Help cool my MBP so I might have children one day.
September 28, 2008 8:40 AM   Subscribe

Suggestions for cooling a MacBook Pro?

Mrs. Silvertree and I both have MacBook Pros which we love. However neither one of us care for the crispy skin that is developing on the top of our legs from the heat. We have tried the Targus laptop cooling pad, and they work great for about a week before dieing. Anyone have a suggestion? I would prefer something active, we have tried a few of the passive cooling, like the podium that keeps the MBP in the air with little success.
posted by Silvertree to Computers & Internet (11 answers total) 3 users marked this as a favorite
Not quite answering the question re active cooling, but I deal with this same problem and have never found a great solution, but the biggest difference-maker I have found is just turning the thing to "better battery life" (slows down the processor a bit). When that's turned up to the fully-clocked "best performance", it gets way too hot for my lap too.

The few times it's really bothered me on my lap, like when sitting up on the roof in hottest summer, I've found that a plain, smooth board works best, because then the MacBook's own cooling can pretty much handle what's needed. I took a melamine shelf out of a small bookcase.

I also made myself one of these with a perforated bottom for using in bed.

I've never found an active one, with fans, that didn't drive me crazy with noise or bother.
posted by rokusan at 9:01 AM on September 28, 2008

I've thought about this myself and it seems like what you really want is a two-layer thing with some airspace between the layers for airflow. Convection should help keep air moving between the layers and help take away some of the heat (assuming you've got some tilt in your lap).

I've been keeping an eye out for the right sort of material I can cut to the proper size but, so far, nothing has really spoken to me.
posted by LastOfHisKind at 9:05 AM on September 28, 2008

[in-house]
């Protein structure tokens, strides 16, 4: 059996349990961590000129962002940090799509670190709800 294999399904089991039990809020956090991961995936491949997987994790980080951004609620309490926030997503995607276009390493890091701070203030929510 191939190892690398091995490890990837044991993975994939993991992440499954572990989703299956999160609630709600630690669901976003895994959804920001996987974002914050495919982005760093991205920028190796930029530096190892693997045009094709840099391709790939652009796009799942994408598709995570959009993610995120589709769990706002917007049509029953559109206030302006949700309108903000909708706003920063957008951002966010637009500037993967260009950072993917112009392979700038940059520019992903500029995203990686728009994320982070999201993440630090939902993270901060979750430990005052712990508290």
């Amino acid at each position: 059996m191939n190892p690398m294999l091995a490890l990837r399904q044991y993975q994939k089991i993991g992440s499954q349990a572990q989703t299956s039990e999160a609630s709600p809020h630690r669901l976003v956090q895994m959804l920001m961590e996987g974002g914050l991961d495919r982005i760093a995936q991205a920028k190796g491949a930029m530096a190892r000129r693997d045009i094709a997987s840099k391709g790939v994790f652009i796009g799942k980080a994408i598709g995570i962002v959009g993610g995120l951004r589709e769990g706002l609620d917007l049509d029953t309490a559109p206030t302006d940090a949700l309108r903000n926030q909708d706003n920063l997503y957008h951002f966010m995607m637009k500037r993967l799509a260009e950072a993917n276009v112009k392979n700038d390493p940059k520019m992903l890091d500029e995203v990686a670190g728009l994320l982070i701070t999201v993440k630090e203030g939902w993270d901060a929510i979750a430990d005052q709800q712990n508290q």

I use smc Fan Control to control the minimum fan speed of the MacBook Pro. When crunching video or audio, the Mac cannot keep up. It works pretty well.
posted by bach at 9:07 AM on September 28, 2008

As rokusan mentioned, use the Better Battery Life setting, and make sure you have enough memory so the hard disk isn't constantly thrashing.
You really shouldn't need any form of active cooling or special pads, once the laptop's on a solid surface (e.g. hardback book) then air can circulate and its own fan should prevent meltdown.
posted by malevolent at 9:12 AM on September 28, 2008

i got myself an iLap and have never regretted it—it's comfortable to use on my lap, in bed or on a table, and it keeps my macbook pro running fairly cool. i very rarely hear my fans now, and they used to run like crazy all the time.
posted by lia at 9:12 AM on September 28, 2008

I've had a PodiumPad since my PBG4 and haven't ever had a problem, on either of the two G4s, the two MBPs (the really hot Core Duo and a later, cooler Core 2 Duo) and my MacBook. it's a passive device, but it's always done a good job of keeping the machines elevated enough to get decent airflow. it has little feet that you can use to prop up the machine; you want it to be elevated a bit and you want to make sure there's nothing fluffy around it (like pillows or blankets) that would kill the airflow.
posted by mrg at 9:16 AM on September 28, 2008

I haven't tried either, but the Zalman Notebook Cooler and CoolerMaster cooler both look promising. Both are made from solid aluminum, and are made by companies that specialize in PC cooling products.

Also, I suggest monitoring the laptop temperature using a Temperature Monitoring utility. You should generally see temperatures less than 140F. If your temperatures are consistently higher, than something is wrong, or some process is running out of control (Firefox and Safari do this if too many tabs are open).

I also think it's a bad idea to put anything that isn't thermally conductive under the laptop - it really needs good air circulation underneath to keep it cool.
posted by kenliu at 9:31 AM on September 28, 2008

I don't have an MBP, but for my Dell I use the XPad, which does a fairly good job of keeping air circulated and keeping the heat off my lap. I can have the keyboard at an almost-vertical position and the laptop stays on. Not sure how well it'll work with an MBP, and the XPad is a bit expensive, but take a look anyways.
posted by curagea at 10:59 AM on September 28, 2008

I recommend the Vantec LapCool 4.
posted by NeoLeo at 11:20 AM on September 28, 2008

I'm going to second the passive cooling goodness of an iLap. Both my wife and I have one (Macbook for her, and 17" MacBook Pro for me). They work a treat. Padded (and removeable) wrist support, padded bottom support. Works great on a table and, well, a lap.

Seriously, best laptop stand out there IMO. Made of aluminum so it matches the MacBook Pros and is lighter than light.
posted by qwip at 11:40 AM on September 28, 2008

I use the passive Targus Coolpad for all my notebooks - the key thing is to allow the fans on the bottom to pull air in.

So... as I like to say, "lift that ass-end of the notebook up-in-the-air" and it will work as designed.

If - you do not like the fans going constantly, reduce the performance profile and - once every few months or so - blast them with a can of air (when the machine is off).
posted by jkaczor at 9:11 AM on September 30, 2008

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